I pitty the fool who has to apply that “rule” to a hypothetical on a bar exam. And does the all-wise Scotus give would be lawyers, as well as plaintiff’s attorneys, corporate counsel, trial judges or juries, any help whatsoever in making this distinction real? Of course not:

How can we know whether a jury, in taking account of harm caused others under the rubric of reprehensibility, also seeks to punish the defendant for having caused injury to others? Our answer is that state courts cannot authorize procedures that create an unreasonable and unnecessary risk of any such confusion occurring. In articular, we believe that where the risk of that misunderstanding is a significant one because, for instance, of the sort of evidence that was introduced at trial or the kinds of argument the plaintiff made to the jury a court, upon request, must protect against that risk. Although the States have some flexibility to determine what kind of procedures they will implement, federal constitutional law obligates them to provide some form of protection in appropriate cases.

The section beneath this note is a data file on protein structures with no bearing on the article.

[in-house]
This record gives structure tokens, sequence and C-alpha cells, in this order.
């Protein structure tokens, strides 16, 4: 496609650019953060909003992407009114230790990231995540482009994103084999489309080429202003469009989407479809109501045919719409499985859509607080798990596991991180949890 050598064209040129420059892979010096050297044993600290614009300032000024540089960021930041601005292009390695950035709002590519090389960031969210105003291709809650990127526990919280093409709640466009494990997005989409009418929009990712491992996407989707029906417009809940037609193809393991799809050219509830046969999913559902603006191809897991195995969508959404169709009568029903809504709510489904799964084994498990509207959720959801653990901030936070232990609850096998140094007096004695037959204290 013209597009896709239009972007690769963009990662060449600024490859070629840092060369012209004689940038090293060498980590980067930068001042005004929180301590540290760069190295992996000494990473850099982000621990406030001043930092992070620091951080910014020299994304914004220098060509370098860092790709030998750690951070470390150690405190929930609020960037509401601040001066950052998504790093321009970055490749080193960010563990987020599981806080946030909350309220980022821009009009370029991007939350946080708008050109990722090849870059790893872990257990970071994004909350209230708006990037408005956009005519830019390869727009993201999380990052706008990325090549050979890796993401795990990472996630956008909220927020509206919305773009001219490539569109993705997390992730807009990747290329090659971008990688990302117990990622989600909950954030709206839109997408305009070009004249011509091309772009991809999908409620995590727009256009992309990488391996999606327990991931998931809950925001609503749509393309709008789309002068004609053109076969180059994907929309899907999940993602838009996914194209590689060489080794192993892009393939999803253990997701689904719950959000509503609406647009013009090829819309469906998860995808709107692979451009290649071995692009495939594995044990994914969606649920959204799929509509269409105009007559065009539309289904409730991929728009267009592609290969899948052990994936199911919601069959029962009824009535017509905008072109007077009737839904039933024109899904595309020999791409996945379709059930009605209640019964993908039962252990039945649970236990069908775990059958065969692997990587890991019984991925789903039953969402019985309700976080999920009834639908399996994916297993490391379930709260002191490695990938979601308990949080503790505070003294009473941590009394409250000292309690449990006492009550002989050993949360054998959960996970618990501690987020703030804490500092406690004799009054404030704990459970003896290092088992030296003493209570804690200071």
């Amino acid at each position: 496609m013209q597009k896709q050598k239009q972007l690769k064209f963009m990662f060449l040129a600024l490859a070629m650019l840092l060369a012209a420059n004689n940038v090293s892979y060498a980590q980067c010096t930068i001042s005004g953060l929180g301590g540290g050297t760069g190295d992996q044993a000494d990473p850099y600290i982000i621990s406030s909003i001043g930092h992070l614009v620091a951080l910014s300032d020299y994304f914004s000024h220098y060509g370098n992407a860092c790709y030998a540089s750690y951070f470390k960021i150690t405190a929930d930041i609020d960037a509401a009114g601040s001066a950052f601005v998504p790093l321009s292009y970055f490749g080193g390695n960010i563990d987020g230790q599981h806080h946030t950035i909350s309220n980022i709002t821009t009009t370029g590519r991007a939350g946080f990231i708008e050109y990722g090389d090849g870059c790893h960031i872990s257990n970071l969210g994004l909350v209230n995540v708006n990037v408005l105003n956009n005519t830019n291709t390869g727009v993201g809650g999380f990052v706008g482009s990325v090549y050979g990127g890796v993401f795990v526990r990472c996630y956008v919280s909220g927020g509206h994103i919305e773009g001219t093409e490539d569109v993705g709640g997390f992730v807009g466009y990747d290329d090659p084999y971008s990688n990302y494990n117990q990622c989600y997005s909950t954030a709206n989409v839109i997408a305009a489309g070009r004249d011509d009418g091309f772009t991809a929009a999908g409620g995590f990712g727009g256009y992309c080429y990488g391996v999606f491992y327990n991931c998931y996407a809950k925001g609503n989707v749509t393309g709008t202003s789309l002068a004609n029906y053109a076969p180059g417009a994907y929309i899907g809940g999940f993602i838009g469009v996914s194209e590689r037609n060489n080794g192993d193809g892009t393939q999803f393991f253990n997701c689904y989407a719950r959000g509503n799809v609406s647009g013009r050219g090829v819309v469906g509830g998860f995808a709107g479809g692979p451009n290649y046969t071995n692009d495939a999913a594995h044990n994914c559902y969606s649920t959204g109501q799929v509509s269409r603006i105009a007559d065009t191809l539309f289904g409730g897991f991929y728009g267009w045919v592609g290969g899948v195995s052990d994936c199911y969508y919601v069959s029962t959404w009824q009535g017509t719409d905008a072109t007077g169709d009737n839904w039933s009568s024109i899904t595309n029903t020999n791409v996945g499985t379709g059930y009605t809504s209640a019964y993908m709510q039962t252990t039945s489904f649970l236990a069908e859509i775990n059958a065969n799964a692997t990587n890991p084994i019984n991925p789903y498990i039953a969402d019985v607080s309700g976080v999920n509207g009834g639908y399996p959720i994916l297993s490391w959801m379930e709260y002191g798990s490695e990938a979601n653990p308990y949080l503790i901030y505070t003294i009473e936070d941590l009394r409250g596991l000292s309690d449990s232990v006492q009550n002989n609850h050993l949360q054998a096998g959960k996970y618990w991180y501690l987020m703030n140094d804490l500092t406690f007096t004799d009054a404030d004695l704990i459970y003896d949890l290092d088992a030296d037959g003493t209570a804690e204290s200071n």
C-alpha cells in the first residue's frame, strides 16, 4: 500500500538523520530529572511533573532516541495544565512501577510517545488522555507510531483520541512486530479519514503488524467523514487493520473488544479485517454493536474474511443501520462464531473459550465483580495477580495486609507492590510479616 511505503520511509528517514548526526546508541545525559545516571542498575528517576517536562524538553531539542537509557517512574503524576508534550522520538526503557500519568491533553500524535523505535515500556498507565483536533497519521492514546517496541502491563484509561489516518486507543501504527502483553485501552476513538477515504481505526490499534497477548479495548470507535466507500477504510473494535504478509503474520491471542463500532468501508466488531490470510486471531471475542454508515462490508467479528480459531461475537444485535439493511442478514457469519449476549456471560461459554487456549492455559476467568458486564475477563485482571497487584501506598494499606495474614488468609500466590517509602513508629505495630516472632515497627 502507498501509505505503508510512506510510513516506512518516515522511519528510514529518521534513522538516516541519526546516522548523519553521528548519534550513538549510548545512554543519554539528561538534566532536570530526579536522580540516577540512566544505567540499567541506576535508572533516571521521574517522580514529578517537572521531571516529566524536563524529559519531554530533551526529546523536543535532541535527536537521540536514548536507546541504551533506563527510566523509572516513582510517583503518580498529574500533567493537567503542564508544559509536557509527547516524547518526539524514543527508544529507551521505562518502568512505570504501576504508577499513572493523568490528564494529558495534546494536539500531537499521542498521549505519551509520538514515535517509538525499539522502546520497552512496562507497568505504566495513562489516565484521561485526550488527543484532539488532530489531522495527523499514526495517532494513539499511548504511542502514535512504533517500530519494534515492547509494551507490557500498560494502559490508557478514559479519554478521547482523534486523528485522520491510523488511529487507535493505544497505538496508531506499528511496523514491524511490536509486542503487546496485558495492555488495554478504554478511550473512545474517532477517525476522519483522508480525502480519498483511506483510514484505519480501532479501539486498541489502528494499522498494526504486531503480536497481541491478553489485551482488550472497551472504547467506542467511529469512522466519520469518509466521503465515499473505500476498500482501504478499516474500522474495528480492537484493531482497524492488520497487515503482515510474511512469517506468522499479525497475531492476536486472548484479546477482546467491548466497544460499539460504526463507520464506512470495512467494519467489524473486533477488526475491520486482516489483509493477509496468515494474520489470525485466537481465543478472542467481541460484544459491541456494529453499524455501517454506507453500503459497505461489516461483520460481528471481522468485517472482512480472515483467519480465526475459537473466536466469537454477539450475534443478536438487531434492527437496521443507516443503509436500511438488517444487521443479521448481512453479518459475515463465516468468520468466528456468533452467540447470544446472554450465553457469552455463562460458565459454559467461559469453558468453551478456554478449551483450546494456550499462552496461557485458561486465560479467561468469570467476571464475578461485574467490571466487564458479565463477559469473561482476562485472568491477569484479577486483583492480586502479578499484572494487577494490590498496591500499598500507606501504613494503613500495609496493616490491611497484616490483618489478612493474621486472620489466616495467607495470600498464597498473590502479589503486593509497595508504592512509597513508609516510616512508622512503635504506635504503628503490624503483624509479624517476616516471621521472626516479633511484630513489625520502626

Shorter version: “We needed to decide this case, but we really did not want to drop the 2-1 ratio bomb, so we concocted this silly distinction. Not sure what it means. But you guys have nothing better to do than try to figure it out. Oh, and if you guess wrong, we’ll make you do it over again.” Wow. Good luck with that.

Anyway, I don’t think this is going to impact Exxon-Mobil.

First, so far as I know, the only damages in Exxon-Mobil involved harms to Alabama. I have not seen anything in the papers about arguments that the company’s actions could have damaged anyone else. So whether or not the jury punished them for injuries suffered by non-parties should not even be an issue.

Second, unless Exxon-Mobil had raised this objection in the trial court, they would not be able to argue it now. Appeals are limited to issues previously argued in the trial court. Given the weird nature of the Phillip Morris case, I would be very surprised if Exxon-Mobil had made a similar argument at the trial court. Maybe they did. But I doubt it.